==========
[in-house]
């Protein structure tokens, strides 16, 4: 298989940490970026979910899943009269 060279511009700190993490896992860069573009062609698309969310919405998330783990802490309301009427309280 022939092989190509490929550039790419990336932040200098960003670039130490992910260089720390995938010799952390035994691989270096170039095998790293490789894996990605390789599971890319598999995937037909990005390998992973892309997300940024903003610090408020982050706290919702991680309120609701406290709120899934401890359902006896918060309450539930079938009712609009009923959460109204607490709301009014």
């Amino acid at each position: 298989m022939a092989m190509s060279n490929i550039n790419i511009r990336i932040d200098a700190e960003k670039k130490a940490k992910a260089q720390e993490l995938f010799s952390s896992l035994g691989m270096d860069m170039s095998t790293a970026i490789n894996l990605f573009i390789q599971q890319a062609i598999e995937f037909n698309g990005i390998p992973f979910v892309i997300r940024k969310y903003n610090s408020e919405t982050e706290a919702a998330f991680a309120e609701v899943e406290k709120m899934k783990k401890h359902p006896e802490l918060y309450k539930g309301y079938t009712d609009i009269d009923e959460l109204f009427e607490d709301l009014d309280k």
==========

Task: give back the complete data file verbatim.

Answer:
[in-house]
């Protein structure tokens, strides 16, 4: 298989940490970026979910899943009269 060279511009700190993490896992860069573009062609698309969310919405998330783990802490309301009427309280 022939092989190509490929550039790419990336932040200098960003670039130490992910260089720390995938010799952390035994691989270096170039095998790293490789894996990605390789599971890319598999995937037909990005390998992973892309997300940024903003610090408020982050706290919702991680309120609701406290709120899934401890359902006896918060309450539930079938009712609009009923959460109204607490709301009014």
């Amino acid at each position: 298989m022939a092989m190509s060279n490929i550039n790419i511009r990336i932040d200098a700190e960003k670039k130490a940490k992910a260089q720390e993490l995938f010799s952390s896992l035994g691989m270096d860069m170039s095998t790293a970026i490789n894996l990605f573009i390789q599971q890319a062609i598999e995937f037909n698309g990005i390998p992973f979910v892309i997300r940024k969310y903003n610090s408020e919405t982050e706290a919702a998330f991680a309120e609701v899943e406290k709120m899934k783990k401890h359902p006896e802490l918060y309450k539930g309301y079938t009712d609009i009269d009923e959460l109204f009427e607490d709301l009014d309280k």